Petunia then got wind the dresser for the show was a man (me). The theatre only budgeted the show for me to be the dresser.
I hired a fabulous female dresser named Carrie to dress Petunia while I would take care of her hair and dress the other actors.
Petunia insisted I do her hair in her dressing room rather than the hair room.
First dress rehearsal: I knocked on the dressing room door.
“Miss Petunia, it’s Dennis. Are you ready for me to do your hair?”
“Come on in. I’m ready,” she announced from inside.
I walked in the room and there Petunia was –in nothing but her bra and panties. She made no move to put on a robe or cover up. I did Petunia’s hair eight times a week in her dressing room –she was always clad only in her bra and panties.
Why did I hire a female dresser?
The costume designer went through dozens of dresses and shoes trying to clothe Petunia. She was especially picky about her shoes. She didn’t want anything with a heel. Nothing remotely period looking worked for her. Finally, Petunia brought in a pair of her own shoes to wear for the show –plastic sandals from Walgreens. No one dare question her choice. She wore the plastic sandals for the entire show.
Petunia didn’t care much for her dresser, Carrie. She simply refused to learn Carrie’s name. Every time she spoke to her, which was rare, she called her by a different name.
Deborah. Alice. Gina. Rose. Vera. Petunia wasn’t even trying to call her dresser by the right name.
Carrie and I laughed about this. I started calling Carrie, Vera.
Vera (Carrie) informed me that Petunia needed a new pair of pantyhose (which would be worn with her plastic sandals from Wallgreens).
She quickly needed another pair of pantyhose.
I certainly didn’t want to question why she was going through them so quickly. She wasn’t dancing or doing any combat in the show. It was best to just give her what she wanted and keep her happy.
I got a glimpse of Petunia’s feet when I was doing her hair. She had the longest toenails I had ever seen in my life. There were five little daggers on each foot. That’s why she needed a new pair of pantyhose every show.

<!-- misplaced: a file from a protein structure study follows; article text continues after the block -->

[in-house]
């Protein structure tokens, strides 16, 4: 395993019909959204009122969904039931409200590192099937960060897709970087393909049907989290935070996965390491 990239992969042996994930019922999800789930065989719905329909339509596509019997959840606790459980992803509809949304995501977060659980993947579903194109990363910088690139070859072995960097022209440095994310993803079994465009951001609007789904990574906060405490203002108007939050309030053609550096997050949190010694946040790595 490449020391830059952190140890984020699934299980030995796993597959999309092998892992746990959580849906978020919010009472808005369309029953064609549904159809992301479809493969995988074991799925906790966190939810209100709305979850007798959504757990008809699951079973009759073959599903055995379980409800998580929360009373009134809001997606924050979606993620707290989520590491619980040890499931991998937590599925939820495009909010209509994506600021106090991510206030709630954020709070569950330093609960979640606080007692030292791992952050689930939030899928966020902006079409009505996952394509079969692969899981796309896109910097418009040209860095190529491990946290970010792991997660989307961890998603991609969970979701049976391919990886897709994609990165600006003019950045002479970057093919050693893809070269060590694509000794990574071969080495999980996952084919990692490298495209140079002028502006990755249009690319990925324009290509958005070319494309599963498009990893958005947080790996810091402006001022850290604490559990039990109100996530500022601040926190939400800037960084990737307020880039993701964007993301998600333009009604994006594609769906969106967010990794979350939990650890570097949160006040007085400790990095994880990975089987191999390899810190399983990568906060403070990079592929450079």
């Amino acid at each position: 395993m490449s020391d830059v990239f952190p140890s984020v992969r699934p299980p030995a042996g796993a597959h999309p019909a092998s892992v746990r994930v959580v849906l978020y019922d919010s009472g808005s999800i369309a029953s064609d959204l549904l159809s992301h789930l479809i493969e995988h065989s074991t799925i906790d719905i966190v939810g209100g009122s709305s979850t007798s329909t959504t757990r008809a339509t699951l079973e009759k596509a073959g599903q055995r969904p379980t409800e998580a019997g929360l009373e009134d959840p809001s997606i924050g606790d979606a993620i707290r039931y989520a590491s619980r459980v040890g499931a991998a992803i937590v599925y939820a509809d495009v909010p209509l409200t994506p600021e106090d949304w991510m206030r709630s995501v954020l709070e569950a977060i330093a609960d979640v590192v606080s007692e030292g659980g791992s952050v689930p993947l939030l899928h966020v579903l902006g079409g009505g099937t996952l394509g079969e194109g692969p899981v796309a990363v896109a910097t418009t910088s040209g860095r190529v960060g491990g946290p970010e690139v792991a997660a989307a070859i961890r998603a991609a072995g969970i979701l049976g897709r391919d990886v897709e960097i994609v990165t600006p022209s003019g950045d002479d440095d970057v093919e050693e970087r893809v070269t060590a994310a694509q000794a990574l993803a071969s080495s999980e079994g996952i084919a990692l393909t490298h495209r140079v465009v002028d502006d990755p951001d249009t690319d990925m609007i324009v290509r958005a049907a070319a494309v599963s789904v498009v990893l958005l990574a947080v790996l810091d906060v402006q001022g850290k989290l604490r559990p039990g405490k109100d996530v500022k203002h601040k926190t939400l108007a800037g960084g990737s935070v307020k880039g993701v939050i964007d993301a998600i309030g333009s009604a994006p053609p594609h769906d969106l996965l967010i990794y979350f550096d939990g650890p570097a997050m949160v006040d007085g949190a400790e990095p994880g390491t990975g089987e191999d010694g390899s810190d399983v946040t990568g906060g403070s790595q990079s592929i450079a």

Working on this play made me sad.
In my opinion, this production of The Old Settler was weak. Even the sweet story didn’t save the show and the reviews stank. The whole thing was a mess and Petunia was the reason. She was toxic.
I heard Petunia (remember: she’s a Tony Award winning actress) telling one of her fellow The Old Settler actors how tired she was. She hated show business. In her next breath she talked about her next job: playing Gertrude in Hamlet. She had booked this plum role at a very respected theatre with a well-known director, but she was dreading it. The man hired to play her Hamlet was another award winning actor.
Good luck, Petunia. Take Hamlet-loving Husband with you.
Luckily I got to do another production of The Old Settler in another city with an outstanding cast. I was redeemed.
Dennis Milam Bensie is a writer and, for thirty years, has made his living as a dresser in professional theatre all over the United States. Short stories and poetry by Dennis have been featured in numerous publications and his essays have been seen in The Huffington Post, Boys on the Brink, and The Good Men Project. He has three books published by Coffeetown Press. This essay is part of a series for Queen Mob's Teahouse on his experience working backstage.